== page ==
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Buster Posey leaves door open to opt out, wants to see how coronavirus progresses


Rick Scuteri-USA TODAY Sports


Buster Posey reported to Giants camp Saturday after missing Friday with a personal issue. The door that he entered, though, he left ajar in case he decides he does not feel comfortable playing this year.

The leader of the team said he has talked with his wife about opting out “quite a bit” over the past few months as coronavirus cases surged around the country. Several players around the league have opted out, including the Dodgers’ David Price, believing playing during a pandemic would be too dangerous. Posey and his family made the decision for him to go to spring training 2.0, but it is a first decision and not a last.

“I’m going to watch what’s going on and keep communicating with my wife and pay attention to what’s going on around me here at the ballpark and what’s going on in the country,” Posey said Saturday after his first workout. “I’d be surprised if you asked any player if they gave you a hard-lined, no-way, I’m-not-going-to-opt-out-ever answer.”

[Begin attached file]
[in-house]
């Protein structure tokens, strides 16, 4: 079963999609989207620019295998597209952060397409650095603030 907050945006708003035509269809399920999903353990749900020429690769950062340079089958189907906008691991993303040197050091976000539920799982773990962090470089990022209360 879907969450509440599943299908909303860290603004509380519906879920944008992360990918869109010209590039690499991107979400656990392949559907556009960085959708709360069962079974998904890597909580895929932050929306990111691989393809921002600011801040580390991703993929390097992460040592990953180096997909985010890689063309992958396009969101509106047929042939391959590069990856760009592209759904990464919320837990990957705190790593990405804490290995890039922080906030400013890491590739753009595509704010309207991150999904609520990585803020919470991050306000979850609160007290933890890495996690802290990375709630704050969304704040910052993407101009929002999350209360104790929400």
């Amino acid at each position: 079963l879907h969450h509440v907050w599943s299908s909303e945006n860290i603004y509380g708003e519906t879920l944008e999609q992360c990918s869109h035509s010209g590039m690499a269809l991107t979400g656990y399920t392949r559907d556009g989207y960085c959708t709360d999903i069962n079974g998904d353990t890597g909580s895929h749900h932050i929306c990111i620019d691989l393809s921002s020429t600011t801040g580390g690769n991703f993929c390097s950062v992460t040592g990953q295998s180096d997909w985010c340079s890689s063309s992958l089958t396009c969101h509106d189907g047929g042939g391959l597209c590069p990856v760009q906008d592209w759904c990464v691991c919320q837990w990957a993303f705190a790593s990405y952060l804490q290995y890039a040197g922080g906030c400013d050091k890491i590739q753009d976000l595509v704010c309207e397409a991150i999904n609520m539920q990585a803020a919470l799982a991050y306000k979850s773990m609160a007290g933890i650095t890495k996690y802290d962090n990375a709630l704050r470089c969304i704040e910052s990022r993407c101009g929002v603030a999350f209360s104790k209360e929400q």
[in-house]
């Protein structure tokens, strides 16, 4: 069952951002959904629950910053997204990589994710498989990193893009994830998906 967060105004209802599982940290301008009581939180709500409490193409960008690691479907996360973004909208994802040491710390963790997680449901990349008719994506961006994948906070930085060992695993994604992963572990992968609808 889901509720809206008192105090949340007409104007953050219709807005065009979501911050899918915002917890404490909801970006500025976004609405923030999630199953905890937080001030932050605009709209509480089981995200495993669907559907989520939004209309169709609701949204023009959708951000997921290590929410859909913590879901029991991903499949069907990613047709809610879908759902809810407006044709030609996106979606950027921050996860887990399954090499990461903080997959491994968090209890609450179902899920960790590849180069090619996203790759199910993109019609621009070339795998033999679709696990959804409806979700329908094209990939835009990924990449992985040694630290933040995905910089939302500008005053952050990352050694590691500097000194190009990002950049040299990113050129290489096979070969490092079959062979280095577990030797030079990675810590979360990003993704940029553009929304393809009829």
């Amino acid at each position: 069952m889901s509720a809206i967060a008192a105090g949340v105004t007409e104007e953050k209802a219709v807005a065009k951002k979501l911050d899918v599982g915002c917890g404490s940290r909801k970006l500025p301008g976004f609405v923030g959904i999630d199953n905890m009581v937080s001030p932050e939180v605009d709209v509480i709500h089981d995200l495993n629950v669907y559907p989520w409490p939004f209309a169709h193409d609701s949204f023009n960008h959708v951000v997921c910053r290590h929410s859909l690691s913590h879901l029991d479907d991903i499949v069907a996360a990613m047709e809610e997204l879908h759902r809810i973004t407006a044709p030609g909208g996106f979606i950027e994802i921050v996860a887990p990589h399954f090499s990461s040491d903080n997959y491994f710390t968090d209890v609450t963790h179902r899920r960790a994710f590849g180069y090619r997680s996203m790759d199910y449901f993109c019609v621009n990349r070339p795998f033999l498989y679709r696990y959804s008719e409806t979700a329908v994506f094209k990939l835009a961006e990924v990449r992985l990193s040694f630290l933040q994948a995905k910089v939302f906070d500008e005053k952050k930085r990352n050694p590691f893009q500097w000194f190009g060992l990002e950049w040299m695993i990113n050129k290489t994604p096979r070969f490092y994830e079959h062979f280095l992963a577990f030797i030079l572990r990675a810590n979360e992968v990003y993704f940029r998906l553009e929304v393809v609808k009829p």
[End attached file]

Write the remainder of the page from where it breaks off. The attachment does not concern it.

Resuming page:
A day prior, Jeff Samardzija sounded a bit cavalier in hopes for a longer season, and no Giants have opted out. Posey is not as optimistic, saying he wouldn’t be surprised if anything happened at this point, from a 60-game season to a 30-game season to a 0-game season. Such is the nature of the virus that has killed more than 130,000 just in the United States.

Posey said he and his family have not been infected to this point, and while he’s not in the at-risk category, he knows just carrying the disease can spread it to someone who is more vulnerable.

“But you do have the cases as well where it hits some [uncompromised] people hard,” said the 33-year-old over Zoom. “The biggest concern for me is protecting the people that are going home to those people that are compromised or older.”

Still, he decided to come to camp and said players have to be “cautiously optimistic” a season can be squeezed in. He drives through San Francisco and sees most people wearing masks, but knows that is not the case everywhere.

Posey is able to take a step back and survey how safe it would be to play this year — the same way he could take a step back and summarize the weird nature of just being interviewed in July 2020.

“It’s such a strange time,” Posey said. “I’m looking at you guys wearing masks on a computer screen right now. I mean, what are we doing?”

 

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